Breaking the Stigma: Myths and Facts About OCD

Oct 02, 2023
Breaking the Stigma: Myths and Facts About OCD
Obsessive-compulsive disorder (OCD) shouldn’t be referred to casually, as if everyone has a touch of it. OCD is a mental health disorder with complex and disruptive symptoms. Learn more here.

We hear the term “OCD,” the acronym for obsessive-compulsive disorder, often uttered in the media and the entertainment world to indicate someone who is extremely detail-oriented or a perfectionist. However, this mental health condition is far more complex and distressing for those living with it.

Because of a lack of understanding by the general public, myths often overtake the facts surrounding obsessive-compulsive disorder. Dr. Amy Carnall and Cristina Serway, APN, PMHNP-BC, of Clarity Psychiatric Care, located in Cherry Hill, New Jersey, offer informed care and a compassionate approach if you’re dealing with symptoms of OCD or you’ve been diagnosed with it. 

We offer a holistic treatment plan customized to your needs. We can help you enjoy and participate in life more fully, especially if OCD symptoms have proven paralyzing. 

What is obsessive-compulsive disorder (OCD)? 

When you live with OCD, you struggle with intrusive thoughts, fears, or pictures in your mind that seem impossible to shake, leading to compulsive repetitive actions that quell those disturbing ideas. When you act on these thoughts, the behaviors can be ritualistic or develop a familiar pattern. Unfortunately, that only works for a short time, if it works at all.

For example, you might have unending thoughts of burning the house down, so you respond by checking that the oven is turned off dozens of times before you leave the house. You might even be halfway to a destination but decide you must go back to check again. 

Some of the most common obsessive thought patterns involve harm coming to loved ones, “forbidden” thoughts about sex, self-harm, and violence toward others. Concern about germs or becoming ill is another fear that can cause intense fretting that’s difficult to control.

In response to these thoughts, a person might engage in compulsive behaviors like keeping things organized or in a very specific order, constantly counting in your head or out loud, non-stop cleaning of your home, repetitively bathing or scrubbing yourself, or touching objects. They might also say particular prayers, chants, or phrases.


OCD interferes with living your life normally. Obsessive thoughts — and the compulsive behaviors you respond to them with — take up so much time and mental energy that relationships and activities are seriously disrupted.

OCD: Myths and facts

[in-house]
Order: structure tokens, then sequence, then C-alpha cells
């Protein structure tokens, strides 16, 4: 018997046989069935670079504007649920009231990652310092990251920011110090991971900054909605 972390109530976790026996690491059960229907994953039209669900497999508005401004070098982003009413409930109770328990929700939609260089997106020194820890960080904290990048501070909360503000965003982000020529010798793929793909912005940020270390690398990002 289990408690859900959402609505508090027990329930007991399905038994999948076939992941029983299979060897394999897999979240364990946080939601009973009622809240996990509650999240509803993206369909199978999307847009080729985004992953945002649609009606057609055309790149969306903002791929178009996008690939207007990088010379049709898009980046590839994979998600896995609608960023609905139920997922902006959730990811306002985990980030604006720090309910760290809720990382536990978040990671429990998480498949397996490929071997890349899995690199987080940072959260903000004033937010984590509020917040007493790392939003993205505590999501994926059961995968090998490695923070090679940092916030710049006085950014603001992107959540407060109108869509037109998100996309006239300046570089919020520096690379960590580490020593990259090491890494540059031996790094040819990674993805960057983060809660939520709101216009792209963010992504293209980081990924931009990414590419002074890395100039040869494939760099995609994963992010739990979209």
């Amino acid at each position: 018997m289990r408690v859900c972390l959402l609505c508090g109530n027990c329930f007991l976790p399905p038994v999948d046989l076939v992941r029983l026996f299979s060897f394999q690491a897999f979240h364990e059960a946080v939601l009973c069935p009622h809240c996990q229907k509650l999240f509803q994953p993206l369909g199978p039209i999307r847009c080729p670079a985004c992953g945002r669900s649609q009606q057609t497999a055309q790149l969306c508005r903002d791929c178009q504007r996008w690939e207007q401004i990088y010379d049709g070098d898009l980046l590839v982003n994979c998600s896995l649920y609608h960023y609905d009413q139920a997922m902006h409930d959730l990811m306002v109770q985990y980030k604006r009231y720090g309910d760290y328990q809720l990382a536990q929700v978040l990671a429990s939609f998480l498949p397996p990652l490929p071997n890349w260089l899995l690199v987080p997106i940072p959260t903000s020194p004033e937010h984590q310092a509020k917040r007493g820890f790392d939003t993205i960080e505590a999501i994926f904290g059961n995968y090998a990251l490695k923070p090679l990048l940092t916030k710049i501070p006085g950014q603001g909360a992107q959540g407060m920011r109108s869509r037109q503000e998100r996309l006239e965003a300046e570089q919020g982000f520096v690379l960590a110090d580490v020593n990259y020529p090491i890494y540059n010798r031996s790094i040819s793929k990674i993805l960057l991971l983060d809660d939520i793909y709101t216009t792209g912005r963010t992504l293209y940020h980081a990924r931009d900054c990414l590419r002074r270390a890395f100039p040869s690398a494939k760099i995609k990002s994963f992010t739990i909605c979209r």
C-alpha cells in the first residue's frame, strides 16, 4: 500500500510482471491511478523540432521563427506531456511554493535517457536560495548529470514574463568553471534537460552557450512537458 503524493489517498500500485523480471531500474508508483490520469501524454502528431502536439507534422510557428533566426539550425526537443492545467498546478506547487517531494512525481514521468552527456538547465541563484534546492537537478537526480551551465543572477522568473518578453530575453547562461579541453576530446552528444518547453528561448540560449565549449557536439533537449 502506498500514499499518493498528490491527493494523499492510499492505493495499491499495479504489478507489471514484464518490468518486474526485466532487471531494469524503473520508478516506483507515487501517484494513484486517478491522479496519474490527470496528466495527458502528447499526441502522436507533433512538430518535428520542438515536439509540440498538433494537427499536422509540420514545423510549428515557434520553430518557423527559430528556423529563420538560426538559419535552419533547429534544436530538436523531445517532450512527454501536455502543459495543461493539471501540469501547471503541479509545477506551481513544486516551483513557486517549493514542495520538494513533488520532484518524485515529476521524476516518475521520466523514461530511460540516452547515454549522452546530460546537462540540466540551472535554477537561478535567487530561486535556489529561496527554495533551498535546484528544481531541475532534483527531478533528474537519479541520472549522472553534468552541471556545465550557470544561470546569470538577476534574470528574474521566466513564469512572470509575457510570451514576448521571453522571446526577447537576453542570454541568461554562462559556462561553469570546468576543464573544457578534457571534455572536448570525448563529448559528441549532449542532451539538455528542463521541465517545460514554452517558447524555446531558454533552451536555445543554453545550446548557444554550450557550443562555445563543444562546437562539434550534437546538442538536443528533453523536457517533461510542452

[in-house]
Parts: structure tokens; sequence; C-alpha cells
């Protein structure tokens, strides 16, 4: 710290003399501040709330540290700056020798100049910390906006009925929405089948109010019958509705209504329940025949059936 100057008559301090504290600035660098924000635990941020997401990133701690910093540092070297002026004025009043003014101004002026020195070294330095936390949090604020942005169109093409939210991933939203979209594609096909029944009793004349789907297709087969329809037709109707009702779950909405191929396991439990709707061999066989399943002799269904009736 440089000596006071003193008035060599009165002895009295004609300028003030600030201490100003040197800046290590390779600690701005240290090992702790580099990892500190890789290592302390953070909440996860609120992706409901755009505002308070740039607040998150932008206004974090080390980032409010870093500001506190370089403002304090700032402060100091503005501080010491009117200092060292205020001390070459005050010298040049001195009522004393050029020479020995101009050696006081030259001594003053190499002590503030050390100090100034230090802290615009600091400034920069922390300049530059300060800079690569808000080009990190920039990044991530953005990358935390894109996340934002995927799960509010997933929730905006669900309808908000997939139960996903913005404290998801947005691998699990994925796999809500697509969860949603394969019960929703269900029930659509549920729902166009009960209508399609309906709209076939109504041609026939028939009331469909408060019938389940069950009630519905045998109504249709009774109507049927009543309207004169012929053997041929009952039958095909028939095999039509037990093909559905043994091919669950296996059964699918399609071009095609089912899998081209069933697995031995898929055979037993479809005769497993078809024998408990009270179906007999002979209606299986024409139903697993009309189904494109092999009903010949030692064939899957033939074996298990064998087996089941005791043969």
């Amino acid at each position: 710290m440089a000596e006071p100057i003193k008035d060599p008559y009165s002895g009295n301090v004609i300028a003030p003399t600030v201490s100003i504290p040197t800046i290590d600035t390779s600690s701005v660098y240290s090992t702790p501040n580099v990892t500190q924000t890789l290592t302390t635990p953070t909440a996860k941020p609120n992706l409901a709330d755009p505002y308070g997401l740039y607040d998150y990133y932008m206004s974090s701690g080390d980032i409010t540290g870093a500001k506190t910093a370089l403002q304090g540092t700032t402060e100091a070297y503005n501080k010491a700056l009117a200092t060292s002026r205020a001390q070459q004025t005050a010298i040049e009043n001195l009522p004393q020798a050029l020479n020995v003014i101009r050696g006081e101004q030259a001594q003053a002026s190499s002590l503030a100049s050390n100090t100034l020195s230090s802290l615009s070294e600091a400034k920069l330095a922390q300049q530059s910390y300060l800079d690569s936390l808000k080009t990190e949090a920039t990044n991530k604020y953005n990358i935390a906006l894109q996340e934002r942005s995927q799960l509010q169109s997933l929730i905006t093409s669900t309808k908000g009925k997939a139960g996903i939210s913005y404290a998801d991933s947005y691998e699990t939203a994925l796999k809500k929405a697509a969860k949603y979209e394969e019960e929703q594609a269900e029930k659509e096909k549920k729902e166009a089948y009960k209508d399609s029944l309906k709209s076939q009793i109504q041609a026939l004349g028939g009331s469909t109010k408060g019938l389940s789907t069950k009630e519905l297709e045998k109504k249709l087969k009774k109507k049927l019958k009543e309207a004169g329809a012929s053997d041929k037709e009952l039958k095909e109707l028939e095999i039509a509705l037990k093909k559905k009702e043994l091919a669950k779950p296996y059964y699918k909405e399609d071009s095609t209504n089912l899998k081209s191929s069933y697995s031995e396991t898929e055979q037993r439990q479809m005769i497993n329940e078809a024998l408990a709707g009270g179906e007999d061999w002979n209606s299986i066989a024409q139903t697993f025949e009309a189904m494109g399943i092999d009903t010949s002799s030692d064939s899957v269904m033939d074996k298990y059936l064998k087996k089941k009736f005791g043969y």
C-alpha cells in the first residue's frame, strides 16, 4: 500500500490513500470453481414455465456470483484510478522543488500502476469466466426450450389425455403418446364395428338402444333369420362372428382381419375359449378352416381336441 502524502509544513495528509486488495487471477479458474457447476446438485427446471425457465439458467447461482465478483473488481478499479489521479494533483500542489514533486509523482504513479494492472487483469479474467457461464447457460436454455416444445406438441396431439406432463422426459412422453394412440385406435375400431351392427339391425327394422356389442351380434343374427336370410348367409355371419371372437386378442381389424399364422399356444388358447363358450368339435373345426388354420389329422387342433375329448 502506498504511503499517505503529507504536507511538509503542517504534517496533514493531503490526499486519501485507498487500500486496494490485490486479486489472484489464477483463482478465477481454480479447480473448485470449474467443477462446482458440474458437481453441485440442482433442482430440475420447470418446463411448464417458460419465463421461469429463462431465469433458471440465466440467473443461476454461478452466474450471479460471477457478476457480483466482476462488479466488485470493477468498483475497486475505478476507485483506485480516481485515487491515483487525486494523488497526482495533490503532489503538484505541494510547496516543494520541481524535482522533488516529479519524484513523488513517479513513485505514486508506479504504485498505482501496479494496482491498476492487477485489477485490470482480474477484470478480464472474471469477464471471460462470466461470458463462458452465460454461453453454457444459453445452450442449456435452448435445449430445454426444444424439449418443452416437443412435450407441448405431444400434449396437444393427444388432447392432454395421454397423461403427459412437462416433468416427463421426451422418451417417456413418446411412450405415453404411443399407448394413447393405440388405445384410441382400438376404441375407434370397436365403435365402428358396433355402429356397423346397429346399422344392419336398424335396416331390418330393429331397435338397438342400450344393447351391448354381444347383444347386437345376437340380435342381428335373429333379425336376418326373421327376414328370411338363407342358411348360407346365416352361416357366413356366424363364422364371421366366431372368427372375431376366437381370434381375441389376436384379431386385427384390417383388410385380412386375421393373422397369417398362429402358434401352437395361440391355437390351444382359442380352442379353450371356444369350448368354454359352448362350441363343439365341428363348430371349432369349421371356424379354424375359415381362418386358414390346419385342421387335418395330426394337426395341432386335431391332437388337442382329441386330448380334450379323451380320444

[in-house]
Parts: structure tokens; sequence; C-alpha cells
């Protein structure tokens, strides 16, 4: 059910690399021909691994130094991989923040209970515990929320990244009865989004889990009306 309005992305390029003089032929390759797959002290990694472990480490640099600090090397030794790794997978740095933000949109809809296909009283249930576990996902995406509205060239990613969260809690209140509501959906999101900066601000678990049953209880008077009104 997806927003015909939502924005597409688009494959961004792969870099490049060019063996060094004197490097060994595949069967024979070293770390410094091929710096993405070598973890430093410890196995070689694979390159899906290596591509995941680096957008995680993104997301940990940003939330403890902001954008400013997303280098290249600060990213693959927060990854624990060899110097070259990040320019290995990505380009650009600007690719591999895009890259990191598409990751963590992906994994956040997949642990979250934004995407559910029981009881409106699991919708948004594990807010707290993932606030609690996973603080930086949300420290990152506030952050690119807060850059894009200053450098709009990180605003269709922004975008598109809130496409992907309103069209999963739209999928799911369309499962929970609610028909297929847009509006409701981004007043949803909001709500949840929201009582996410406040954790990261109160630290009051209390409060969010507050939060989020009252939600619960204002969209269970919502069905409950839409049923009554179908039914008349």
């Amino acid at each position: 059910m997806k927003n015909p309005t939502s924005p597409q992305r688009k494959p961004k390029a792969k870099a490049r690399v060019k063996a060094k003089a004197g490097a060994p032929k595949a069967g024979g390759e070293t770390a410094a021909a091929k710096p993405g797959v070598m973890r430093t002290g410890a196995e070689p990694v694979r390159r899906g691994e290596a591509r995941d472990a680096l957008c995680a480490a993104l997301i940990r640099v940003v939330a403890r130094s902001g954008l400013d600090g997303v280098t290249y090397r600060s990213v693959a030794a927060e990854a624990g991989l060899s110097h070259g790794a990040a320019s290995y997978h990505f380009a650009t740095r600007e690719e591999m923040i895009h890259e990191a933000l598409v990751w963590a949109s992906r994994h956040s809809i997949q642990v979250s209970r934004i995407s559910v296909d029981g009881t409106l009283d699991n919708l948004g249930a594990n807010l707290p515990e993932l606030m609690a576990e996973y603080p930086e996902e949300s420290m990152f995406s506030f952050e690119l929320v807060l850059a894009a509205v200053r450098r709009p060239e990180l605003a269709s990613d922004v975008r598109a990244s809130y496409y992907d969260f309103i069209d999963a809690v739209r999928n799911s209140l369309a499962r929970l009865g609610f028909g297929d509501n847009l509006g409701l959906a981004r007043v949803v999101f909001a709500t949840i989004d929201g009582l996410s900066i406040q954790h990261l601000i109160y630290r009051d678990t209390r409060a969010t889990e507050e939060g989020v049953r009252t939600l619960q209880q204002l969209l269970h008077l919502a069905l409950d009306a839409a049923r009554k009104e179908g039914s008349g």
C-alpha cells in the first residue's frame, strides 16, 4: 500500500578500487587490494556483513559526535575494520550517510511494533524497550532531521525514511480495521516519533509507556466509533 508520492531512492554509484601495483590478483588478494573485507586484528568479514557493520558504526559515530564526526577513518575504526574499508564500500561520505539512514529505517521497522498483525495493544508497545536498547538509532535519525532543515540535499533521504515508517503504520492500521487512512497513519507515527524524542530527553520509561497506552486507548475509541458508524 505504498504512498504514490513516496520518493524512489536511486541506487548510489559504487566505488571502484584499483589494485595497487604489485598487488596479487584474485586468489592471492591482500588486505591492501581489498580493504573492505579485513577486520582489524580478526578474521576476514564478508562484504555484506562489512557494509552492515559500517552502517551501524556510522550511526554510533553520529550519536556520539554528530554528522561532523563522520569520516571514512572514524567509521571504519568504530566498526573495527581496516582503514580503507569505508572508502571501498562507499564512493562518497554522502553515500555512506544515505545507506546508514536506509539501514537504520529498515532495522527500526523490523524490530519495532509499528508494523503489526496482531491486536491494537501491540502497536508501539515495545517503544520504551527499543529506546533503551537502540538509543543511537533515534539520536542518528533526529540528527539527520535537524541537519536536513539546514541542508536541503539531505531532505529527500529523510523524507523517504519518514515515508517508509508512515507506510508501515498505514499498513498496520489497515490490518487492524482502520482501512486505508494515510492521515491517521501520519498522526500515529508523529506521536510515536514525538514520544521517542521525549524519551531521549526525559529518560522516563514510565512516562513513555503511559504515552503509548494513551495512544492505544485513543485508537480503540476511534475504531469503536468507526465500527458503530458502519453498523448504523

Myth: You can control OCD symptoms if you just try hard enough.

Fact: OCD thoughts and compulsions aren’t optional. It’s impossible to simply stop focusing on them at will. Unfortunately, intense anxiety fuels these behaviors.

Myth: OCD is mainly about organization and being a “neat freak.”

Fact: Organization and cleanliness are just two possible ways that OCD manifests. Other compulsive behaviors come with OCD, such as hoarding and repetitive movements or gestures. In fact, you can even have OCD and be unconcerned with order and cleanliness. 

Myth: OCD can be traced back to childhood trauma.

Fact: Many people with OCD didn’t grow up in highly dysfunctional households. There’s actually a genetic component to OCD. So, in addition to experiential causes, if other family members have been diagnosed with it, you’re more at risk of being diagnosed, too.


Myth: Women experience higher rates of anxiety than men, so they experience more OCD symptoms.

Fact: The OCD International Foundation notes the condition affects men, women, and children of all ages, races, ethnicities, and economic backgrounds at about the same rate. 

Is there anything that can help relieve my distressing OCD symptoms?

The stigma around OCD serves to minimize and universalize the condition. OCD doesn’t mean being preoccupied with organizing your bedroom. Instead, it’s forgoing a good night’s sleep and performing a task, such as ripping up the carpet, to ensure that there are no insects below it.

Fortunately, our Clarity Psychiatric Care team provides treatment that can be transformative. 

After a thorough assessment of your OCD symptoms and overall health, we typically prescribe medication and talk therapy.

The key is regulating your brain's chemistry with medication and working with our therapist on finding alternative ways to deal with obsessive worrying. 

We can also recommend lifestyle changes to mitigate your OCD symptoms, including eating a nutritious diet, staying active, sleeping well, and managing stress effectively. It’s also essential to continue taking your OCD medications if they’ve been prescribed.

Call the Clarity Psychiatric Care office in Cherry Hill at 856-428-1260 to make an appointment if you're wrestling with OCD symptoms or book one online.